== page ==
Here's your challenge: Take a look at these clever students and make a list of what they're looking for.
Active learners need quality tools. Spend your money wisely, but find the highest quality artists' materials you can for your students. Crayons and markers need to be vibrant, true to color, and fresh. Eight colors are never enough. Order a complete spectrum. That doesn't mean you'll always put all the colors out because inventing your own colors is a cool part of being an artist, but make sure the possibilities are there. Take the time to teach how to use Mom Scissors (those lovely, honking, huge things that really cut) and make sure we use the correct names for the tools. Brayers, triangles, protractors, rotary cutters, and linoleum knives aren't mysteries if they're in common use by all the artists in the room.
Anticipate questions and make sure the answers are developmentally and second language learner appropriate. When I introduce the tools in the drawing center, I'll demo colored pencils, pass out hand sharpeners and have the kids compare the shavings with those of a graphite pencil. They'll be able to feel the waxy texture and understand why colored pencils kill off electric sharpeners. We'll practice borrowing and lending pencils in Spanish and English, setting the tone for a respectful classroom with please and thank you.
I LOVE thinking about the next project, planning for materials and thinking about how I'll put something together. So do my kids. Their job is to show up at art, alert and ready to work. My job is to assemble the materials they need, provide the lessons that their interests have shown me they need, and get out of the way. Artists need to be able to experiment, to try new ideas, and to fail. The coolest learning comes from rescuing a construction disaster, discovering a new texture in a puddle of wandering paint, or watching how a friend solves a similar problem.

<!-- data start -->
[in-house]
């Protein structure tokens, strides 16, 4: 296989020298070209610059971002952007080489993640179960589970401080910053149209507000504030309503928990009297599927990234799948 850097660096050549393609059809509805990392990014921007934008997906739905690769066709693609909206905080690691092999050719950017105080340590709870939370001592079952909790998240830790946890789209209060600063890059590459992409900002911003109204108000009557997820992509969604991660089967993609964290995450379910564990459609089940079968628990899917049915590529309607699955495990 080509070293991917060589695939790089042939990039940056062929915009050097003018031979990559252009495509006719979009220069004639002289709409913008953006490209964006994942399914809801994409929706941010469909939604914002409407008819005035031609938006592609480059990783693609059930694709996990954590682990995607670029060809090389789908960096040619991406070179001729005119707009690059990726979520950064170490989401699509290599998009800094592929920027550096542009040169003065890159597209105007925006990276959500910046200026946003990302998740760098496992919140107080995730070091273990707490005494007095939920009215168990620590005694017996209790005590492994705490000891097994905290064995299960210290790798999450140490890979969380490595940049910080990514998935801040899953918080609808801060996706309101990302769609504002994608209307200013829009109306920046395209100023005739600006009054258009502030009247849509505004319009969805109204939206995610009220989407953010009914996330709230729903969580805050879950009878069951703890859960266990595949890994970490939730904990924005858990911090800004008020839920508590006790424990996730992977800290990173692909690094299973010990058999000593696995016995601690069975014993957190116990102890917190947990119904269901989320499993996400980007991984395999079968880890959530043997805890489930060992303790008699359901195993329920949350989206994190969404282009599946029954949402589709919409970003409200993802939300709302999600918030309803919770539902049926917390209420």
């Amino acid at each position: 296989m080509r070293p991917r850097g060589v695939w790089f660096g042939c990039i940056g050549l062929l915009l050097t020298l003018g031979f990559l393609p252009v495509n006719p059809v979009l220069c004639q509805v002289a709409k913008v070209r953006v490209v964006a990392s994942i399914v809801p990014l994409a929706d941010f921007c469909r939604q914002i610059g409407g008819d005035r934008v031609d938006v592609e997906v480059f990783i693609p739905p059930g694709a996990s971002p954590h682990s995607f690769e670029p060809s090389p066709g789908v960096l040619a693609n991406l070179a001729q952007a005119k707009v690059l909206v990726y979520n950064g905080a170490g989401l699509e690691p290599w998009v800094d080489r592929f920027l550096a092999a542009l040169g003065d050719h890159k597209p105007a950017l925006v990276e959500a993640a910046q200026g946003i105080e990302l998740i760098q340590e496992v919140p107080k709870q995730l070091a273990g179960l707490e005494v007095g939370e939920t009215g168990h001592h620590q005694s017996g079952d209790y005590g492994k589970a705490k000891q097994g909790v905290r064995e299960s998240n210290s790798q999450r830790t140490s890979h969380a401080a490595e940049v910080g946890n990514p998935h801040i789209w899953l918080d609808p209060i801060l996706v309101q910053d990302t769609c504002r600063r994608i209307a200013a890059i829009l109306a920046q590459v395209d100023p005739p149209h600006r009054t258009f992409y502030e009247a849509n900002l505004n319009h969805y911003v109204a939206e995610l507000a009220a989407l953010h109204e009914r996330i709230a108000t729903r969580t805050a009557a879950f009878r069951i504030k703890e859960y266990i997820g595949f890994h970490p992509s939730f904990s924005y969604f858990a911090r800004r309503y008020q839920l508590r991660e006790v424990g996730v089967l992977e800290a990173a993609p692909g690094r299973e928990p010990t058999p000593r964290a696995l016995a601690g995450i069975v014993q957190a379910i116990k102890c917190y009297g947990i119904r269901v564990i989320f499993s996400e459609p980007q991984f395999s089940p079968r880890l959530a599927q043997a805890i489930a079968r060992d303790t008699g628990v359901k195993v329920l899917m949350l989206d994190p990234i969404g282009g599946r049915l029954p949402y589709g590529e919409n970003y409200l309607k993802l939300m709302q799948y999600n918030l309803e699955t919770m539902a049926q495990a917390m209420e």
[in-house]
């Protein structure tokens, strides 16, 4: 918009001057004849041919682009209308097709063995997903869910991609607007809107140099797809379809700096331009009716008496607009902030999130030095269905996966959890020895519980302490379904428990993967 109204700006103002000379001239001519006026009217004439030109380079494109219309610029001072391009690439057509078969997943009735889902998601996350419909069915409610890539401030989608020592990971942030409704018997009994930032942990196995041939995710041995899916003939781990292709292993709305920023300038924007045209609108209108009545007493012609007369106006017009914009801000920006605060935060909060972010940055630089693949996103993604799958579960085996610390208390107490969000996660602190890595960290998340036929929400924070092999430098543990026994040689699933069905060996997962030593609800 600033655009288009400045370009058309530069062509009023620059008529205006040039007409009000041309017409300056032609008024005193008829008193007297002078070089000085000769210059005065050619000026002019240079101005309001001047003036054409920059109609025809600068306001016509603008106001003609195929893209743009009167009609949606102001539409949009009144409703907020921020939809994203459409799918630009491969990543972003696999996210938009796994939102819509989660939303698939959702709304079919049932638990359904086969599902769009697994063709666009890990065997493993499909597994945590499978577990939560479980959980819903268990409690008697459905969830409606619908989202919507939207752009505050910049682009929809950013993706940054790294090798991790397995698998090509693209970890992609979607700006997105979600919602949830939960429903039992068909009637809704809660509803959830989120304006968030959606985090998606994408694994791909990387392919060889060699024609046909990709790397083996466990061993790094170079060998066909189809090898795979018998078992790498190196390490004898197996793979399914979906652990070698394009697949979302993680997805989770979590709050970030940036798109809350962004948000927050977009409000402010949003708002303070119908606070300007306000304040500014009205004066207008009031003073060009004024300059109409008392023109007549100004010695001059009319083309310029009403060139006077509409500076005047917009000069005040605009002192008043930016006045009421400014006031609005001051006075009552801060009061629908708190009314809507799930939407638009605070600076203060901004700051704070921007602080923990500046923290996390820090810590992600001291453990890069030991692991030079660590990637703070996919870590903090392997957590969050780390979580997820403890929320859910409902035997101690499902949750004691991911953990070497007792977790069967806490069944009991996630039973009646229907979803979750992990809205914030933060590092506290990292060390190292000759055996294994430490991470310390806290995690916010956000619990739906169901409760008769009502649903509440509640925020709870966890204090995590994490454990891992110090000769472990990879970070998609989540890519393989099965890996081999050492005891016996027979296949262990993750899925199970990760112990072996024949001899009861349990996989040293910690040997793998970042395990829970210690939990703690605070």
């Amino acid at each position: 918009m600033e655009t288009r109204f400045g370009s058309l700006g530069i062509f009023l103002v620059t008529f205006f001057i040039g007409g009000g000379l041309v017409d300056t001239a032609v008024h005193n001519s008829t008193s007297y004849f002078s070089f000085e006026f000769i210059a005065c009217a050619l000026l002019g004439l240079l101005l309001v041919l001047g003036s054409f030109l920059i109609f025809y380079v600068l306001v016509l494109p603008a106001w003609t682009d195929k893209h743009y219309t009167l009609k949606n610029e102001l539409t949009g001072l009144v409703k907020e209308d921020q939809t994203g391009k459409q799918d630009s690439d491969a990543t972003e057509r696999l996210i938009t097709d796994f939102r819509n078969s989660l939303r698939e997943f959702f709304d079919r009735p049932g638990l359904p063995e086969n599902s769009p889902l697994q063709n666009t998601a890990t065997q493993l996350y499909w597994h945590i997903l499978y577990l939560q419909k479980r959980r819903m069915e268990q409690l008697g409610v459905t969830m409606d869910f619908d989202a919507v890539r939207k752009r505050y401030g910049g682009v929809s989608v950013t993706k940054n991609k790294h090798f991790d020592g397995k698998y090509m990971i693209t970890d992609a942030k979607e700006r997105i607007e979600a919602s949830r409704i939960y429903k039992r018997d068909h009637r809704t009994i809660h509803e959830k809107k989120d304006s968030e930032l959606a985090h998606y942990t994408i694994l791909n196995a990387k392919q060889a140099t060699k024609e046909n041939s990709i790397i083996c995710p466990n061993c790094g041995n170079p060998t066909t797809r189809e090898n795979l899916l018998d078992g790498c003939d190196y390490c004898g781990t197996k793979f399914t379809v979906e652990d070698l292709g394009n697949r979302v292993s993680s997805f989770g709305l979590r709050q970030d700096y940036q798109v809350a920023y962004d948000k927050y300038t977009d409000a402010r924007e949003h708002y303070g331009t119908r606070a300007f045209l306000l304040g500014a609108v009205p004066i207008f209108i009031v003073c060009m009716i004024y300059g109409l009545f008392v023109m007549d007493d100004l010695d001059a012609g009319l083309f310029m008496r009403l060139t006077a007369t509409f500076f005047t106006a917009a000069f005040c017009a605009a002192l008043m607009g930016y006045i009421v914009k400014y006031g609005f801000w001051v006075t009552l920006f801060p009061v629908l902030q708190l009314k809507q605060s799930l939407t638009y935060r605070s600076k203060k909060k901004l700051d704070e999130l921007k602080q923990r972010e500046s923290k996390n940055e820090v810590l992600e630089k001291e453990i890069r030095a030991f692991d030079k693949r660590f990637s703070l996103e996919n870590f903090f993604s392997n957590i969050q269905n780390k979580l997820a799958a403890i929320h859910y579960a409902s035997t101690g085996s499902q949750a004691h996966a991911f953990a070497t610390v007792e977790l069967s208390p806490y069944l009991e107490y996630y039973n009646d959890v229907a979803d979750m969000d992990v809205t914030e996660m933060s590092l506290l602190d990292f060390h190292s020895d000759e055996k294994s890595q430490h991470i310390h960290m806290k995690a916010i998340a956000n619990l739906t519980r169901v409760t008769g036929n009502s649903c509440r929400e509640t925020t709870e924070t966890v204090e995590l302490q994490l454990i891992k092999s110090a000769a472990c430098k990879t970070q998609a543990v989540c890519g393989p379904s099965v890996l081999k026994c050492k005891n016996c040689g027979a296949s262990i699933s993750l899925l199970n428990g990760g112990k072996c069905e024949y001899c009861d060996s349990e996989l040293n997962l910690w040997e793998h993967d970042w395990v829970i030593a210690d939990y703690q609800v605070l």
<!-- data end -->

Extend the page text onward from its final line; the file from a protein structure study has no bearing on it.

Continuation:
Kids might argue with this one, because learning how to keep an art studio clean and making it ready for the next group of artists is a bit of a pain. It's complicated, because cleaning lessons are part controlling chaos, part doing one's share of work in the studio, part learning to be a part of a learning community, part using resources wisely, and part planning for the next session. Couple that complexity with the reality that some artists are tidy and some are pack rats, (this is *not* the place to make a comment about the teacher) some have families that teach responsibility to little ones and some don't, and there are varied systems in their regular classrooms. No matter the habits that artists bring to our shared studio - we all gain a sense of pride when we learn to work together.